The chaos of 2023 reminds Glenn a lot of the chaos of the 1970s: economic turmoil, despair, an energy crisis, rampant crime. In the 70s, many people stopped believing in America. But in 1978, Glenn heard something that he believes still rings true: Aaron Copland's "Lincoln Portrait," featuring Henry Fonda. After re-listening to it, Glenn used it as a model and rewrote the speech in his own words for our time.
Below is a rush transcript that may contain errors
GLENN: Sometimes, all the time, when you listen to this program. It can kick you to the curb.
It can just kick you in the head, repeatedly, and repeatedly. And you feel like everything is out of control.
Let me start with something that will give you perspective.
In 1978, at a time that was much like this one. See if this sounds family. The country was in shambles. Stagflation. Despair.
Energy crisis. Rampant crime. People were hopeless. Disillusioned. They stopped believing in America. They stopped believing that things will get better.
The greatest city as was declared in the early 1960s. Detroit had fallen from its perch.
The car industry, once the greatest in the world, was in shambles.
America was now being clobbered by a country in the Far East, who were coming here buying our land and our landmarks.
Americans felt America was over.
Does that sound familiar at all?
So at that time, 1978, one of the greatest American composers, Aaron Copland, joined with Henry Fonda, just to remind Americans of who they were, where they came from.
Aaron Copland wrote -- he's just written some of the greatest American music of all time. He had the Philharmonic, playing all of his beautiful music.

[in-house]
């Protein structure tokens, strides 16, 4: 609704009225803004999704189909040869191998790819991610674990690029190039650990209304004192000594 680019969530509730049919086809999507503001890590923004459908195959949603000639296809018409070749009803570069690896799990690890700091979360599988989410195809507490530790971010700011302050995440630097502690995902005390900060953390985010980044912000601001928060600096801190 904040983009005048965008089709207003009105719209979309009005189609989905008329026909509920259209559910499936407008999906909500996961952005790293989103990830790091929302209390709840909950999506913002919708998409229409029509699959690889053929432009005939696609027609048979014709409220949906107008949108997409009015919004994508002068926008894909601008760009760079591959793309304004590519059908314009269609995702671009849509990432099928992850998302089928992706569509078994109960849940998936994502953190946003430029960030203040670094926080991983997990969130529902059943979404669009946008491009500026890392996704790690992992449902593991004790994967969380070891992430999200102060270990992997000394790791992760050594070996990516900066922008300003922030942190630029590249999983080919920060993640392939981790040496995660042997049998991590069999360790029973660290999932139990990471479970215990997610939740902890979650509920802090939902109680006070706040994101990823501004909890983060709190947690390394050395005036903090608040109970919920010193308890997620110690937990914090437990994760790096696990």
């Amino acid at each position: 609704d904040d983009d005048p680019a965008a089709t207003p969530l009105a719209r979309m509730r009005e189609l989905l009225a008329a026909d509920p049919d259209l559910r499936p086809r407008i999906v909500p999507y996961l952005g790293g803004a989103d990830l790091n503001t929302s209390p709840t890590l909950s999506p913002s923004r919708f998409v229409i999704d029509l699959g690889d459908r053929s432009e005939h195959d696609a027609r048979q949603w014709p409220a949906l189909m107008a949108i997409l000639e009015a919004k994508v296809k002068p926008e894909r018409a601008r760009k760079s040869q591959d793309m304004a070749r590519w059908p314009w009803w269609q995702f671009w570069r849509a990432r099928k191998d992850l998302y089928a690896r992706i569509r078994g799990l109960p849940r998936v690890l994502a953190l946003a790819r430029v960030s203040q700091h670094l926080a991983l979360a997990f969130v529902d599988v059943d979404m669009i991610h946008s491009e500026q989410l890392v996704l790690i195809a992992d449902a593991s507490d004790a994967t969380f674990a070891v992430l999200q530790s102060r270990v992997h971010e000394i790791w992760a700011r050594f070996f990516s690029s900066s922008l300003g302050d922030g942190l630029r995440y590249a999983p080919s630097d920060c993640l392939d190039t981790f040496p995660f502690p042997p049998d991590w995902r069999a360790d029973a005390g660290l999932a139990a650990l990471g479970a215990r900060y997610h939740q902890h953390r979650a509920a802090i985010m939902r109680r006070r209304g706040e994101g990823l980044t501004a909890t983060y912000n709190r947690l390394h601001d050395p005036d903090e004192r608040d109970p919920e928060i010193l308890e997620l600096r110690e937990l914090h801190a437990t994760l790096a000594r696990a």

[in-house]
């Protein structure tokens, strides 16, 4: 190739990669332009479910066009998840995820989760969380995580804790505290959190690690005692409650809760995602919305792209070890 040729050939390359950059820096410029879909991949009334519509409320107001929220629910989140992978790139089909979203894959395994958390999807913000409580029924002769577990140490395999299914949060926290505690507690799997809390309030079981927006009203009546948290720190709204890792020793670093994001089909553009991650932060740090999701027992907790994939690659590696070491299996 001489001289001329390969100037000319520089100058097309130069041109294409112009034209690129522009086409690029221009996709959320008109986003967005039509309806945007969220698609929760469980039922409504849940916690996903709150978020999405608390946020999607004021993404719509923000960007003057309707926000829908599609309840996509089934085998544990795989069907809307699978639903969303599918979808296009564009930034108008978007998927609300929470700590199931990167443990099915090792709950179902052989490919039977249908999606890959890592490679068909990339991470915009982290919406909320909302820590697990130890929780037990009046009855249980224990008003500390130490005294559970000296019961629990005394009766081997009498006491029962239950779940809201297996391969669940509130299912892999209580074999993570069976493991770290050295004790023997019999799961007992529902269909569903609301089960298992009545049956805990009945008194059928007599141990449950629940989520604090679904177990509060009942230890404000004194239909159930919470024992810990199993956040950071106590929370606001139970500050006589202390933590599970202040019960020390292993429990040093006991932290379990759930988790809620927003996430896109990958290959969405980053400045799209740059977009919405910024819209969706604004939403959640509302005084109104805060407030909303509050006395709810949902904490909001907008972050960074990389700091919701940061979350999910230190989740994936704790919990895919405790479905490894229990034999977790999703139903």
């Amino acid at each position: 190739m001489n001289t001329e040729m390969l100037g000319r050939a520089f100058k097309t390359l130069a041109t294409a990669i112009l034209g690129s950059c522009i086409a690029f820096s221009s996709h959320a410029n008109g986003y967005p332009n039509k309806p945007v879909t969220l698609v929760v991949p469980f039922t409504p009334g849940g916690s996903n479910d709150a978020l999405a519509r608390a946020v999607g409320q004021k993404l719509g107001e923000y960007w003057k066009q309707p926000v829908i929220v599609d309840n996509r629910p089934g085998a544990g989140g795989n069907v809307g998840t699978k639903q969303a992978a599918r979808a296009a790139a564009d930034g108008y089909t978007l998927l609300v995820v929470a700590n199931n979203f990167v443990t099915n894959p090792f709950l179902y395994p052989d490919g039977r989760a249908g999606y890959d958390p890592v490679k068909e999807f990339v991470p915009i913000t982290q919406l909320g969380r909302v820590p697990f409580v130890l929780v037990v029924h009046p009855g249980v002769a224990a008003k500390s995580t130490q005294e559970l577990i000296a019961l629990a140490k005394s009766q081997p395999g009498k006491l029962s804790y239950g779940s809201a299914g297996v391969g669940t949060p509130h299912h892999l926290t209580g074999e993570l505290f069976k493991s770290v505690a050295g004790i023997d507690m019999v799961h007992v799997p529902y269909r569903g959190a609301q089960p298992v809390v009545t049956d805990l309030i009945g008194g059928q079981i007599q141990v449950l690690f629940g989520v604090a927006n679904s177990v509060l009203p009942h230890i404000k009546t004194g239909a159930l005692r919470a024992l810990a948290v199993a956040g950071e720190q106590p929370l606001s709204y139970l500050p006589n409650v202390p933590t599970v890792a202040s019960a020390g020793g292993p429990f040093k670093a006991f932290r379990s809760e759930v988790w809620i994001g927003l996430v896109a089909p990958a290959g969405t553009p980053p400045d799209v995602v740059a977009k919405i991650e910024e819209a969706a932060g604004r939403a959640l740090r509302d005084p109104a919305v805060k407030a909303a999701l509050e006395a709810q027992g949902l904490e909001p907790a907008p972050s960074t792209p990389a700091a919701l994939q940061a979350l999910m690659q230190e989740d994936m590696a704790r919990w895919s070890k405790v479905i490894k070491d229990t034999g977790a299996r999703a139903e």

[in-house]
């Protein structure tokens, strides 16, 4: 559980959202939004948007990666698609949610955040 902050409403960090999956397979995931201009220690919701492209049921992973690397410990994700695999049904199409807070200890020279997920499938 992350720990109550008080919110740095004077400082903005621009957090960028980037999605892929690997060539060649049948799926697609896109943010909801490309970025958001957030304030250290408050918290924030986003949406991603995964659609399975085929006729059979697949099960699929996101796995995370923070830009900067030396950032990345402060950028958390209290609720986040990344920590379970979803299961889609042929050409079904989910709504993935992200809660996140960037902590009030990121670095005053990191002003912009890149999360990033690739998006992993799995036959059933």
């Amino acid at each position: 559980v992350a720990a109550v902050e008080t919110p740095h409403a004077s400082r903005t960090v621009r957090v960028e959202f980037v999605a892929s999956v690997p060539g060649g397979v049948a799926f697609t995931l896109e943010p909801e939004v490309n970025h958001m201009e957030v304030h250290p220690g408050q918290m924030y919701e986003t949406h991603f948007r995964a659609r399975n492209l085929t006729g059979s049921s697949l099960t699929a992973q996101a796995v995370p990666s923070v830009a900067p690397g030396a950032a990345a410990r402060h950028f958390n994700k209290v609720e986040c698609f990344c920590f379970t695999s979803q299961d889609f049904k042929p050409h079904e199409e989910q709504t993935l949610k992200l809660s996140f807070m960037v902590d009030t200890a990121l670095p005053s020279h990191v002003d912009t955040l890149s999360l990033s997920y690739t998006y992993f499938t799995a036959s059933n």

And Henry Fonda took to the stage, and spoke. He spoke of the dark times, and the hope of Abraham Lincoln. I listened to that, over the last few days.
And the feeling of 1978, because I remember hearing that, when I was a kid.
And the feeling of that time and the words that he was speaking, rang true to me. I don't have the license to be able to play the Aaron Copland thing with Henry Fonda. But you should look it up and listen to it.
Now, I don't have Aaron Copland backing me up, and I don't have Henry Fonda's voice or credibility. But I do have mine. And I do have my thoughts. And I do know history.
So I took his speech, as a model. And I wrote it anew.
Now, his whole story of Lincoln, but I chose the words of three presidents and one average citizen to tell the story of you and me.
And all of us who are lucky enough, to dare call ourselves American.
In the early dawn of our nation, we stood at freedom's threshold.
That is what he said. That is what George Washington said.
Citizens of a young nation, behold, our path of freedom.
We in this fledgling republic, carry the weight of a new world on you're shoulders.
Our actions, humble or grand, will forge a legacy beyond you're lifetimes. The responsibility of freedom.
The duty of honor. These are the burdens that we bear, for future generations.
Let the standard of the wise, the honest, guide us under the watchful end of providence, he said.
This is what George Washington said. In times of peace and uncertainty, our resolve must never falter.
The sacred fire of liberty, entrusted to the American people, demands our vigilance. In this great experiment of government, our actions will echo through the ages.
Citizens of a young nation, behold the path of freedom.
That is what he said. He was born in Virginia, land of rolling hills and boundless skies.
And this is what he said. This is what George Washington said.